The trackside and street facades of the depot both contain three sided canted bays that add variation to the station’s otherwise plain rectangular volume. The bay facing the tracks projects out onto the platform, and its three windows provided the station master with views out onto the right-of-way so that he could monitor traffic along the line. Its counterpart facing Depot Square is capped by an octagonal mansard roof with a dormer window. Historic photographs reveal that the tower’s roof was once covered in polychrome slate laid in a zigzag pattern; rich veins of the stone were found in abundance in western Vermont. The tower’s design clearly references then-popular French Second Empire aesthetics, also evident in the delicate, decorative wrought-iron fence that ran along the ridge line of the depot’s roof. At a later date, the town purchased a clock and had it installed in the tower where it could be viewed from Depot Square. The station remained active until 1966 when passenger service ended in much of the upper Connecticut River Valley.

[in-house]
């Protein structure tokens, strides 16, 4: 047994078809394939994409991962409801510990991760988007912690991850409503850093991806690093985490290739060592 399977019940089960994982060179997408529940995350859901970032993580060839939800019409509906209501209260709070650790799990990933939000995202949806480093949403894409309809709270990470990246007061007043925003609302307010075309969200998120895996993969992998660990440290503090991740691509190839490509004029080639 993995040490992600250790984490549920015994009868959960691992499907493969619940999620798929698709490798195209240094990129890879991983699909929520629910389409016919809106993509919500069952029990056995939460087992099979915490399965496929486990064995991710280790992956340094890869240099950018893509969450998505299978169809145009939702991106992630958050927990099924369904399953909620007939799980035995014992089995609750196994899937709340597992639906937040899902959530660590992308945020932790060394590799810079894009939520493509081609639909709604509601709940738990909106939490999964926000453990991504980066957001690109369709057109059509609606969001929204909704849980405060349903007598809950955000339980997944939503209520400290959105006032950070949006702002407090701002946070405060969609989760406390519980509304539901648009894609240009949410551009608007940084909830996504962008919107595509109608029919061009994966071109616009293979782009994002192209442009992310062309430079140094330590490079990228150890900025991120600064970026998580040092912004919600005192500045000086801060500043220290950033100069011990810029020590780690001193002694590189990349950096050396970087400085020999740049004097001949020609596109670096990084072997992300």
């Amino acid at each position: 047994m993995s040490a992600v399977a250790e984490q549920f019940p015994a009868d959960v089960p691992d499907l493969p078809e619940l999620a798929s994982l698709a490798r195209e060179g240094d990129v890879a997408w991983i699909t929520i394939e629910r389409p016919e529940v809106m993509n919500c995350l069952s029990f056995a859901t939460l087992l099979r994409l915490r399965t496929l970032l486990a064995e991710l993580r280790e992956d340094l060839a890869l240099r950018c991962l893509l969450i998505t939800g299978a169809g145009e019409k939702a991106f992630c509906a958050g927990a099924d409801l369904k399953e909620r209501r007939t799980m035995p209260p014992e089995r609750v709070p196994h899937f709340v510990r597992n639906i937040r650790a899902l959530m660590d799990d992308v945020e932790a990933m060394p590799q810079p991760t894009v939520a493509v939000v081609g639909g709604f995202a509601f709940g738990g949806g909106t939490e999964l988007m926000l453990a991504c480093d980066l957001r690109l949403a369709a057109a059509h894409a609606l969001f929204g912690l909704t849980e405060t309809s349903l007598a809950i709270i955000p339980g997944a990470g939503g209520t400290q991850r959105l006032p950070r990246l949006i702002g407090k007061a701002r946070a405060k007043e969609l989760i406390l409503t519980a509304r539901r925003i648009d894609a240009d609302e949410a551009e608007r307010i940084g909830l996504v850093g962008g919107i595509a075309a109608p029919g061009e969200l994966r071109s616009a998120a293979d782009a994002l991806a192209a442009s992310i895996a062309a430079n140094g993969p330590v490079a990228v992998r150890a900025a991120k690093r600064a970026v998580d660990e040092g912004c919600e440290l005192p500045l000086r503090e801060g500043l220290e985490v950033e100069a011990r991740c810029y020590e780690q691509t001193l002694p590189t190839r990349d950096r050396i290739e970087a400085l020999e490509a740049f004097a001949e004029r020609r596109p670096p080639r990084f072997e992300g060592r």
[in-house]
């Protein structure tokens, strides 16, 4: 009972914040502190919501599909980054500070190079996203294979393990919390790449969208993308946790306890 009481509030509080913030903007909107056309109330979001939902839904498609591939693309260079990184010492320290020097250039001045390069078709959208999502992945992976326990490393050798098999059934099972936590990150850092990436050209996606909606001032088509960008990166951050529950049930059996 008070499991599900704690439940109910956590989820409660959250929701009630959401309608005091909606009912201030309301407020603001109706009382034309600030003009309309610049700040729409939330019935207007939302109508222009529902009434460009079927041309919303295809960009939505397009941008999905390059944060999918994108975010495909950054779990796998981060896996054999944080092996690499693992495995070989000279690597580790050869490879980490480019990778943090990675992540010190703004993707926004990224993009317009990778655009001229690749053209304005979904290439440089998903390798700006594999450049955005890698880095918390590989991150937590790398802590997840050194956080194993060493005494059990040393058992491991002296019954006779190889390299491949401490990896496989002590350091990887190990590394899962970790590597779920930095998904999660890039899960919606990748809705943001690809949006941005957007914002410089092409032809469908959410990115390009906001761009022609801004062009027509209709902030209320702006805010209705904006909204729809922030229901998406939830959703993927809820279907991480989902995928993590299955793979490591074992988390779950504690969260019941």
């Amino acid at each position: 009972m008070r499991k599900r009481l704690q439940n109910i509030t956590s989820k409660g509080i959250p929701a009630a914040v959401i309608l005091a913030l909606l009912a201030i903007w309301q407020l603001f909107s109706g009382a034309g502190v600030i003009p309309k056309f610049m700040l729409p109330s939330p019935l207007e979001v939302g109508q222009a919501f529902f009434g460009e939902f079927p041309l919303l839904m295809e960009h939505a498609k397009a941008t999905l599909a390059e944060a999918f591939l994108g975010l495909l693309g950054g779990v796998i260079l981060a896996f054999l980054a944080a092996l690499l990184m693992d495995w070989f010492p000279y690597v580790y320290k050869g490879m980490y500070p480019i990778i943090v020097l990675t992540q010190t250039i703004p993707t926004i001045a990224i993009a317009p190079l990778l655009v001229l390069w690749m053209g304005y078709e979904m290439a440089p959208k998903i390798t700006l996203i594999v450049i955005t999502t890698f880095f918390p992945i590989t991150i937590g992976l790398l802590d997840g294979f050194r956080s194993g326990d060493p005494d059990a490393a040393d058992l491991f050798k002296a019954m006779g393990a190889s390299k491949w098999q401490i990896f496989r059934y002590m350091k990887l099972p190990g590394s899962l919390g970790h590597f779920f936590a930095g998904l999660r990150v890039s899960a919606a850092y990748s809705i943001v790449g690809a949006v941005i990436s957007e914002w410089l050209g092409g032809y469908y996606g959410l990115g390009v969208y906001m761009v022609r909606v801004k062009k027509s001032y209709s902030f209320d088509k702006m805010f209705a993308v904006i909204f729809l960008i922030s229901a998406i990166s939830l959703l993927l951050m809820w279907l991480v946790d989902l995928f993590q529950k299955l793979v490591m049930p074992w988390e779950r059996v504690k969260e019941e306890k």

When the new passenger depot was erected, the old station was moved across the tracks to serve as a freight house. The arrival of the trains would usher in periods of great activity as parcels and crates were moved between the cars and the storeroom. With the end of passenger service in 1966, the freight house fell into disuse until the 1990s when town officials began to advocate for a stop on the Vermonter, which at the time bypassed Randolph. Successfully petitioning the state and Amtrak for the stop, the town finally achieved its goal based on a promise to construct and maintain a passenger platform.
Concurrent with the town’s effort to restore rail service, the board of Stagecoach was searching for a new headquarters building to accommodate increased staff. Exploring potential sites, the board finally decided on the old freight house, reasoning that its central location and proximity to a potential Amtrak stop would help attract a greater number of riders. The Vermont Agency of Transportation backed the idea, viewing the rehabilitation of the abandoned historic building as an economic boost that might encourage the redevelopment of Randolph’s downtown.